Mountains feel the effects of virus pandemic


Last week, Nepal announced that it would close all of its Himalayan peaks, including Mount Everest, to tourists as a precautionary measure to combat COVID-19. Nepal is home to 8 of the 14 highest mountains in the world, and normally controls 400 peaks that are open to foreign climbers. These mountains will remain closed for the duration of the 2020 climbing season. The country will also stop issuing on-arrival tourist visas until at least the end of April.

Nepal’s closure of Everest follows two crowded seasons. The years 2018 and 2019 saw record-breaking numbers of climbers flocking to the mountain. This year will be the second year in the past five years that Everest will be closed; the last time was in 2015, when an earthquake devastated the country.

Nepal followed the lead of the Tibetan side of Everest, which was closed by the Chinese government. On 11 March, the China Tibet Mountaineering Association (CTMA) announced that the north side of the mountain will be off-limits this season.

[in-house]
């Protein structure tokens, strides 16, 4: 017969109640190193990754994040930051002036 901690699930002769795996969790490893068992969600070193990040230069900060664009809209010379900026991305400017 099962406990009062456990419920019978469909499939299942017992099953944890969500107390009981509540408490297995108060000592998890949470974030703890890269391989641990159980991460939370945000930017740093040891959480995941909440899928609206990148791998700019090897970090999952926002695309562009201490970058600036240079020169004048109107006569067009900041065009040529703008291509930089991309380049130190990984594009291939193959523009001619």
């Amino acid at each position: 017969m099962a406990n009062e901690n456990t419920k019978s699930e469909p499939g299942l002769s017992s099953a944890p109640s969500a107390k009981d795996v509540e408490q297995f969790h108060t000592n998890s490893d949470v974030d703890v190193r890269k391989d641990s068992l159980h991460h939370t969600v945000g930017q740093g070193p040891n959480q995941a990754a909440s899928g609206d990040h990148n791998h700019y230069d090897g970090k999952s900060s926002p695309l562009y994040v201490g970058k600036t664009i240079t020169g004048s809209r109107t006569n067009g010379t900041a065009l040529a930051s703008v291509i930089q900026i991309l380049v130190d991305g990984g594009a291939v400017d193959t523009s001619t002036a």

Mountains’ high altitudes, which make breathing more difficult, would only worsen the effects of COVID-19. Base camps can be easily turned into the centre of outbreaks, as people are in close proximity to each other.

Other mountains around the world are also feeling the effects of the virus. Mountains in the United States of America have essentially closed as of last weekend. Skiing in Colorado has come to a halt as the governor ordered all ski areas to close. Resorts in other states around the country - like Utah, California and Vermont - followed suit. These small mountain communities feared their health services would be overburdened if a tourist outbreak were to occur.

It is unclear when normalcy will return to the world’s mountains, but what is certain is that these closures will have economic ripples across the world, just like other tourism sectors worldwide. Many mountain communities, from Colorado to Nepal, depend on mountain tourism to sustain their economies. The suspension of tourism will likely have the largest effect on small mountain communities whose livelihoods depend exclusively on tourism. Local guides, agencies, accommodations, shops and others involved in the industry will be among those impacted.

Photo from Subhasish Chakraborty

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